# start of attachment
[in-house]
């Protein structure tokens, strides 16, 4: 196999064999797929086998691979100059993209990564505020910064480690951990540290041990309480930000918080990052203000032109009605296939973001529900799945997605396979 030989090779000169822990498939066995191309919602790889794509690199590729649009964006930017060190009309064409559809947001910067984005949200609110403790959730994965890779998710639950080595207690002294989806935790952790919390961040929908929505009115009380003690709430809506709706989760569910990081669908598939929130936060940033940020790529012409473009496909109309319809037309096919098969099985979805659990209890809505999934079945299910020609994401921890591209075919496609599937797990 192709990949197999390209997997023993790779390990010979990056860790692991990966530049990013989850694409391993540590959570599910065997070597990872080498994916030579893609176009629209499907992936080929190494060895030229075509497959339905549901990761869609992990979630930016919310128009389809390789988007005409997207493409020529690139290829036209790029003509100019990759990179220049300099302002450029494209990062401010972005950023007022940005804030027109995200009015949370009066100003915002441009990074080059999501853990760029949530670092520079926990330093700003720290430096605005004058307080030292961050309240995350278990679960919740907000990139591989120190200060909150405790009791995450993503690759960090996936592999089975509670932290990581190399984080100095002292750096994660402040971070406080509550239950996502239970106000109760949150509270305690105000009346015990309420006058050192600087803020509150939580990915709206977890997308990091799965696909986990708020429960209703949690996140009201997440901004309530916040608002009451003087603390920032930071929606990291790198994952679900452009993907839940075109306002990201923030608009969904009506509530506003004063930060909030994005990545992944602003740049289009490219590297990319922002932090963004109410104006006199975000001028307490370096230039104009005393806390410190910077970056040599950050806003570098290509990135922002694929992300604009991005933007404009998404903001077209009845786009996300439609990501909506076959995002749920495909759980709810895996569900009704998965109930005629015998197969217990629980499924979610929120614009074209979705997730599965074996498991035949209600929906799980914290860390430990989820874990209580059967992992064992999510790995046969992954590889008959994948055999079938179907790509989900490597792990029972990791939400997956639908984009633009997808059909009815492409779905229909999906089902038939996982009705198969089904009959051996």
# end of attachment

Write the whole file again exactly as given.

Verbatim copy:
[in-house]
């Protein structure tokens, strides 16, 4: 196999064999797929086998691979100059993209990564505020910064480690951990540290041990309480930000918080990052203000032109009605296939973001529900799945997605396979 030989090779000169822990498939066995191309919602790889794509690199590729649009964006930017060190009309064409559809947001910067984005949200609110403790959730994965890779998710639950080595207690002294989806935790952790919390961040929908929505009115009380003690709430809506709706989760569910990081669908598939929130936060940033940020790529012409473009496909109309319809037309096919098969099985979805659990209890809505999934079945299910020609994401921890591209075919496609599937797990 192709990949197999390209997997023993790779390990010979990056860790692991990966530049990013989850694409391993540590959570599910065997070597990872080498994916030579893609176009629209499907992936080929190494060895030229075509497959339905549901990761869609992990979630930016919310128009389809390789988007005409997207493409020529690139290829036209790029003509100019990759990179220049300099302002450029494209990062401010972005950023007022940005804030027109995200009015949370009066100003915002441009990074080059999501853990760029949530670092520079926990330093700003720290430096605005004058307080030292961050309240995350278990679960919740907000990139591989120190200060909150405790009791995450993503690759960090996936592999089975509670932290990581190399984080100095002292750096994660402040971070406080509550239950996502239970106000109760949150509270305690105000009346015990309420006058050192600087803020509150939580990915709206977890997308990091799965696909986990708020429960209703949690996140009201997440901004309530916040608002009451003087603390920032930071929606990291790198994952679900452009993907839940075109306002990201923030608009969904009506509530506003004063930060909030994005990545992944602003740049289009490219590297990319922002932090963004109410104006006199975000001028307490370096230039104009005393806390410190910077970056040599950050806003570098290509990135922002694929992300604009991005933007404009998404903001077209009845786009996300439609990501909506076959995002749920495909759980709810895996569900009704998965109930005629015998197969217990629980499924979610929120614009074209979705997730599965074996498991035949209600929906799980914290860390430990989820874990209580059967992992064992999510790995046969992954590889008959994948055999079938179907790509989900490597792990029972990791939400997956639908984009633009997808059909009815492409779905229909999906089902038939996982009705198969089904009959051996």